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Would more teachers train, and stay, if flex was an option? Our new, year-long Innovation Unit project will see us working with three multi-academy trusts to research, design and test flexible teaching roles.
By Emma Stewart, CEO, Timewise
It’s no secret that the teaching profession, is struggling to recruit and retain the teachers it needs. Pre-Covid-19 data indicated that targets for the required number of secondary school trainees had been missed for the last seven years, and that 33% of state school NQTs leave within five years. And although the pandemic appears to have triggered a spike in graduate teacher training applications, it’s not yet clear whether this will last – or be enough to bridge the gap.
While it isn’t the only factor behind the teaching brain drain, the lack of flexible teaching roles compared to other sectors is likely to play a part. Indeed, there is evidence to suggest that some teachers leave the profession because they can’t access flexible working; and that many secondary school teachers who do leave reduce their hours when they do so.
In fairness, it’s true that teaching roles are not easy to make flexible; there are a range of barriers, such as timetabling, budget constraints and the student-facing nature of the role, which are all complex to overcome. However, we believe that no sector is un-flexable; we specifically set up our Innovation Unit to tackle these hard-to-fix sectors, and show what can be done.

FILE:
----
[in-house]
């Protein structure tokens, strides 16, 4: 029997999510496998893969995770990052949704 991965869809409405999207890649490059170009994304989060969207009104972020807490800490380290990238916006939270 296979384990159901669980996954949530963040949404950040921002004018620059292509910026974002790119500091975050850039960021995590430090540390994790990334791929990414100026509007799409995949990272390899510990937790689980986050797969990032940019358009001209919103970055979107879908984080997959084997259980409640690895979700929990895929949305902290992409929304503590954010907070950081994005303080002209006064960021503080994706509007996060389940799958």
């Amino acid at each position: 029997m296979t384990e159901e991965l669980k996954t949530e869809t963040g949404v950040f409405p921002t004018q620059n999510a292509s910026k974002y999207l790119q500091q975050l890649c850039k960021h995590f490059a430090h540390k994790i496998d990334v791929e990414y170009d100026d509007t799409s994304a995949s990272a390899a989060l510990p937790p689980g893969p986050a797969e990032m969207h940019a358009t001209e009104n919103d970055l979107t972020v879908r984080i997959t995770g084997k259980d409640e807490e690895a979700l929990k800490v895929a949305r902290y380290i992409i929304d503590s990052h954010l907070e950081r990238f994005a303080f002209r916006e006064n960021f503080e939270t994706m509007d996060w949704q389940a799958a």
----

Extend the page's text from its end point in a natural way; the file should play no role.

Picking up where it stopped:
So, on that basis, and following on from our 2019 report on building flexibility into schools, we are launching a new action research project for the teaching sector. Working in partnership with three large multi-academy Trusts (MATs) and supported by education specialists Talent Architects, we’ll start by exploring the barriers in more depth, as well as building on the insights that these schools gained during Covid-19, and seeing what positive experiences can be taken forward. We’ll then use our learnings to design flexible roles that work around or overcome these barriers, and pilot them within schools.
The project, which is being supported by Barclays Life Skills and Browne Jacobson LLP, will last a year; we’ll post updates about what we’re learning along the way, as well as a full final report. In the meantime, if you’d like some initial inspiration, take a look at our case study of a school with a hugely successful track record in this area, Huntington School in York, where more than half of teachers work part-time.
Right now, though, schools like Huntington are in the minority, and they are having to work it out for themselves. It’s our hope that this project will deliver a clear roadmap for schools for designing and delivering flexible teaching roles, so that wherever they are, whatever their size, they can attract and keep teachers by offering the flexibility they need and want.